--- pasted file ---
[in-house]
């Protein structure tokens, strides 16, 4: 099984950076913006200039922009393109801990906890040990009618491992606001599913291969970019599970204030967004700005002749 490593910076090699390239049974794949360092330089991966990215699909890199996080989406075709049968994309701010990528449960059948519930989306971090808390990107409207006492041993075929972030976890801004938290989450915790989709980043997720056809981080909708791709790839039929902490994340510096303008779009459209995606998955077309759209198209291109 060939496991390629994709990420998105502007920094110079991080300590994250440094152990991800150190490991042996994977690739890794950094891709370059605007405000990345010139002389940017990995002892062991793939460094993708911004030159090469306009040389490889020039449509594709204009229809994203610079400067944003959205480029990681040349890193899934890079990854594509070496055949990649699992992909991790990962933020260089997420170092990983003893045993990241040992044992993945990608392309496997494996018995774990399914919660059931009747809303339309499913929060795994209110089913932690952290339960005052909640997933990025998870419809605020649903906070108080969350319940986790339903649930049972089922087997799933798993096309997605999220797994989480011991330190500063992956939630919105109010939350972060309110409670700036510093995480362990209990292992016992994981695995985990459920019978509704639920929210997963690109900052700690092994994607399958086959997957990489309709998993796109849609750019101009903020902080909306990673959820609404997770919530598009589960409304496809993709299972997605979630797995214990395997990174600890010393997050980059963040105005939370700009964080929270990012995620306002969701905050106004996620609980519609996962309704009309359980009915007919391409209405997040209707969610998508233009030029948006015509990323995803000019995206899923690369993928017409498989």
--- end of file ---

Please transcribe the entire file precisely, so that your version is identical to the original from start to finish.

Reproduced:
[in-house]
């Protein structure tokens, strides 16, 4: 099984950076913006200039922009393109801990906890040990009618491992606001599913291969970019599970204030967004700005002749 490593910076090699390239049974794949360092330089991966990215699909890199996080989406075709049968994309701010990528449960059948519930989306971090808390990107409207006492041993075929972030976890801004938290989450915790989709980043997720056809981080909708791709790839039929902490994340510096303008779009459209995606998955077309759209198209291109 060939496991390629994709990420998105502007920094110079991080300590994250440094152990991800150190490991042996994977690739890794950094891709370059605007405000990345010139002389940017990995002892062991793939460094993708911004030159090469306009040389490889020039449509594709204009229809994203610079400067944003959205480029990681040349890193899934890079990854594509070496055949990649699992992909991790990962933020260089997420170092990983003893045993990241040992044992993945990608392309496997494996018995774990399914919660059931009747809303339309499913929060795994209110089913932690952290339960005052909640997933990025998870419809605020649903906070108080969350319940986790339903649930049972089922087997799933798993096309997605999220797994989480011991330190500063992956939630919105109010939350972060309110409670700036510093995480362990209990292992016992994981695995985990459920019978509704639920929210997963690109900052700690092994994607399958086959997957990489309709998993796109849609750019101009903020902080909306990673959820609404997770919530598009589960409304496809993709299972997605979630797995214990395997990174600890010393997050980059963040105005939370700009964080929270990012995620306002969701905050106004996620609980519609996962309704009309359980009915007919391409209405997040209707969610998508233009030029948006015509990323995803000019995206899923690369993928017409498989």